Is Your Work Making You Ill?

Tips in creating a health-hazard free environment in the workplace.

Article by Dr. Tara Guthrie, Published in Rising Women Magazine Jan/Feb 2005

There is a disease in the workplace, and it is not coming from the idea of work itself. I am sure many of you would agree that “work” can give us a sense of accomplishment and well being: There is always pride taken in a job well done. Why then do so many people dread going to work?

I often find that people who are unhappy with their job have an unhealthy work environment. Their job is literally hurting them, both mentally and physically.  Overworking, poor workstation ergonomics, improper lighting and ventilation, chronic repetitive movements and more, can all contribute to a toxic work environment, leaving people sore, drained and unhappy. Here are some tips to try to improve your mental and physical health in a place where you spend more than half of your waking hours!

First, analyze your desk space.

How is your workstation organized? Is it ergonomically correct?

Improper workspace ergonomics is the most common cause for muscle and joint discomfort and is one of the largest contributors to chronic injury on the job. Talk to your boss about getting an ergonomic assessor in to analyze your workspace.

What is the mood that your desk presents to you? Do you have pictures of loved ones around? Is there a predominant color scheme?

There is truth in the saying “a cluttered desk is the sign of a cluttered mind”.

If you often have enormous piles of paper staring at you in the face, it can be overwhelming and distracting to your present task.  Instead, clear your immediate desk space and replace it with a “To Do” list of everything that needs to be accomplished in the day. Goal setting will give your mind a sense of purpose and allow it to focus on a specific task.

Replace the lost clutter with some nice framed pictures of loved ones. Bring live flowers and bright sunny colors closer to your visual range. Try to avoid overly bland or washed out colors- Your brain picks up unconscious cues from colors and can profoundly affect your mood.

Take a critical look at what you do for the majority of the day, and look for correlation with any aches and pains that you have.

Do you end up typing while cradling a phone to your head with your shoulder? Overusing your mouse?

Bad habits can create muscle and joint pain which will only get worse unless corrected. Simple solutions may be available at low cost, such as switching to a telephone headset, or an ergonomic mouse. If you have any present chronic problems, get them treated before they become so bad that you can’t work.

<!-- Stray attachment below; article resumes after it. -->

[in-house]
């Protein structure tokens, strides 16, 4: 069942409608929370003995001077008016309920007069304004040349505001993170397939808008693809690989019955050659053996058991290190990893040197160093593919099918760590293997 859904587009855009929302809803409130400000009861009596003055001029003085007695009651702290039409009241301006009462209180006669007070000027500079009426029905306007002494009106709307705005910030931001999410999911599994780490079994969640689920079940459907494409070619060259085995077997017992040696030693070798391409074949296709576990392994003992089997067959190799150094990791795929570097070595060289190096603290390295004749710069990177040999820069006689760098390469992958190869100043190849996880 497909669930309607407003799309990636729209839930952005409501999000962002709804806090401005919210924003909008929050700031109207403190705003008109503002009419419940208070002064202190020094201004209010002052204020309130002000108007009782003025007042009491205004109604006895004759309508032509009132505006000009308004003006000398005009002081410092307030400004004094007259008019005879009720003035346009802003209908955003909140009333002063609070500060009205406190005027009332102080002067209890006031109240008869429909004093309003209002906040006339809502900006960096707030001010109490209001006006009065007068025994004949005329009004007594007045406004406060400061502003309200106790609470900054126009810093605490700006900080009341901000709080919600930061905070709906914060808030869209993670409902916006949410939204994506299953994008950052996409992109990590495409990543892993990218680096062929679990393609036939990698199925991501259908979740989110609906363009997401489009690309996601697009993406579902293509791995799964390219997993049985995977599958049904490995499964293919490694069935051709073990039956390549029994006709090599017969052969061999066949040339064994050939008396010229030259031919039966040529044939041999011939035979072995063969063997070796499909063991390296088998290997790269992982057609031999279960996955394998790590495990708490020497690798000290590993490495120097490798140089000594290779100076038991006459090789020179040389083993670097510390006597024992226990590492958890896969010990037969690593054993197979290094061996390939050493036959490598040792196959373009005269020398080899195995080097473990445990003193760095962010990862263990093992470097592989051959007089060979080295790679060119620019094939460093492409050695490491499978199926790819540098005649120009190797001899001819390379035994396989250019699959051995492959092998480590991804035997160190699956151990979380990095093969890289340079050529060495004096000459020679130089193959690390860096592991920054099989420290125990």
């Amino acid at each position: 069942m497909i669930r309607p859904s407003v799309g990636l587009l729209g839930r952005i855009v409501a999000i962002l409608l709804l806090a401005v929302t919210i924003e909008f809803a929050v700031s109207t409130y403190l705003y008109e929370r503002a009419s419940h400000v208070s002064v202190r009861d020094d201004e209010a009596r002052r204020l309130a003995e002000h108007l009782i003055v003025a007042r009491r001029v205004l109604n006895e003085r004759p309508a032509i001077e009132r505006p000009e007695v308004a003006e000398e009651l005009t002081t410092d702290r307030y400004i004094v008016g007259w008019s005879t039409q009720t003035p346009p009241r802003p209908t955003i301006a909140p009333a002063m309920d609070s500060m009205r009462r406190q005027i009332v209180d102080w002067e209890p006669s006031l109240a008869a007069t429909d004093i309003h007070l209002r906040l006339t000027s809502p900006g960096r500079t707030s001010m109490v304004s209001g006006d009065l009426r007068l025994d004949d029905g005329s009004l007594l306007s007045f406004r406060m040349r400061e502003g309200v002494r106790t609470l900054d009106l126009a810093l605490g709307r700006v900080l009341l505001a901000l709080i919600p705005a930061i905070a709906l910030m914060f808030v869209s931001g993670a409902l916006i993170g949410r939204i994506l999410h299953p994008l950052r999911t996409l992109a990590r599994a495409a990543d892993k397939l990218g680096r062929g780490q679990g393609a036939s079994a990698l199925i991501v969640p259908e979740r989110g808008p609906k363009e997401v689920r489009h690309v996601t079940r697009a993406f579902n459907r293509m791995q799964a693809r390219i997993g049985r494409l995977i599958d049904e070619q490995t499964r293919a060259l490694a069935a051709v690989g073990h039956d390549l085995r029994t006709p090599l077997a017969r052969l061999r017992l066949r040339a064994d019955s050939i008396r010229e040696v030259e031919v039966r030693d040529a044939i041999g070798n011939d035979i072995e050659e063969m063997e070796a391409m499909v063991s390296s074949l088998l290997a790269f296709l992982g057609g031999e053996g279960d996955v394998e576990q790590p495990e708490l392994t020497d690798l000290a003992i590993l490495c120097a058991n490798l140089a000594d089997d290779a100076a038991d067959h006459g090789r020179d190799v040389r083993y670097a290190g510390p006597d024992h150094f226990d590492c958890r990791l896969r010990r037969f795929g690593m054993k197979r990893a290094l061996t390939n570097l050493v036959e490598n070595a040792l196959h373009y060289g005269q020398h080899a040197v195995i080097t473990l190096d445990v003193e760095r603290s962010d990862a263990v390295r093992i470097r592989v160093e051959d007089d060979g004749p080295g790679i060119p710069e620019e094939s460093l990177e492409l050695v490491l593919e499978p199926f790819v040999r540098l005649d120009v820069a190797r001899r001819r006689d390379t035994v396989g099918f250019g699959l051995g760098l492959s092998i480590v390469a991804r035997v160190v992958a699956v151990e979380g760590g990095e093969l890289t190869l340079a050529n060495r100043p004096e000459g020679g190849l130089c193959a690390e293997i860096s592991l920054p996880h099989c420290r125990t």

Do you perform a single repetitive motion all day, or is your job description broken up into many things?

It is healthier on the body to do a number of different tasks throughout the day, versus one repetitive motion. If you can, mix up your job so you aren’t spending more than one hour focusing on one task type. If your job doesn’t let you do this, then take stretch breaks every half an hour or so. This will effectively “reset” your muscles to allow them to handle a long time at one task without becoming injured.

Try this great stretch

Raise your arms over your head, slightly behind you, with your palms to the ceiling.  Open your rib cage, take a deep breath in, and hold for 15 seconds. Doesn’t that feel great?!

Improper lighting, unhealthy lunchroom snacks, and poor ventilation can all cause the feeling of afternoon grogginess- a common cause of work mistakes, poor job function, and - believe it or not - injury.

Get natural light!

We humans are just like other living things, in that we need natural sunlight to regulate our internal clocks, and to help generate important vitamins. In the wintertime especially, it is difficult to get the proper amount of light-The fluorescent lights in the office just don’t cut it!   You can combat this by placing a lamp with a full spectrum light bulb on your desk beside you, or go out at lunch for a walk in the sun. This will also help you to get some needed fresh air if you get headachy in the afternoon from a stuffy office.

Finally, avoid the lunchroom!!!

Resist the temptation to indulge in the ever-present office sweets: those high fat, high sugar snacks will give you an initial buzz, followed be a huge energy crash which can seriously affect your well being. Some great ways to avoid temptation: if you are addicted to salty foods, bring a jar of roasted almonds to work and snack on a few of those every time you are tempted by office food. Almonds have antioxidant properties, and contain those “good fats” that help to lower cholesterol levels. For those of you that crave sweets, bring raisins or dried cranberries to work and keep them beside you.

A healthy work environment can be achieved. All you need to do is listen to your body. Take breaks when it tells you to, get treated when you need it, and try to improve those factors that you can control. You will find that your work will be more productive in the long run- and maybe you will be able to find more enjoyment in a job well done.